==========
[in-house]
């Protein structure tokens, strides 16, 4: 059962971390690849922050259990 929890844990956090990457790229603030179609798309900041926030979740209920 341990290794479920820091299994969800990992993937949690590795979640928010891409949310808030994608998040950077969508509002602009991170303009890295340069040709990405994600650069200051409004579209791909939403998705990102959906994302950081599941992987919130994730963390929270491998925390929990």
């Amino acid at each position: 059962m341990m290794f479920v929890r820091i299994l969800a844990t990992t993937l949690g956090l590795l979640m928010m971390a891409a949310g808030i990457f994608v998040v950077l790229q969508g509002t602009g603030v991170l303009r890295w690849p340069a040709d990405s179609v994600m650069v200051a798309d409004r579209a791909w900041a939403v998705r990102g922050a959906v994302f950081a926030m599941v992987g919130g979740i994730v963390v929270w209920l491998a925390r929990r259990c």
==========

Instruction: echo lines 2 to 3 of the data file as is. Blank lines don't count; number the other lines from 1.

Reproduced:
């Protein structure tokens, strides 16, 4: 059962971390690849922050259990 929890844990956090990457790229603030179609798309900041926030979740209920 341990290794479920820091299994969800990992993937949690590795979640928010891409949310808030994608998040950077969508509002602009991170303009890295340069040709990405994600650069200051409004579209791909939403998705990102959906994302950081599941992987919130994730963390929270491998925390929990």
């Amino acid at each position: 059962m341990m290794f479920v929890r820091i299994l969800a844990t990992t993937l949690g956090l590795l979640m928010m971390a891409a949310g808030i990457f994608v998040v950077l790229q969508g509002t602009g603030v991170l303009r890295w690849p340069a040709d990405s179609v994600m650069v200051a798309d409004r579209a791909w900041a939403v998705r990102g922050a959906v994302f950081a926030m599941v992987g919130g979740i994730v963390v929270w209920l491998a925390r929990r259990c």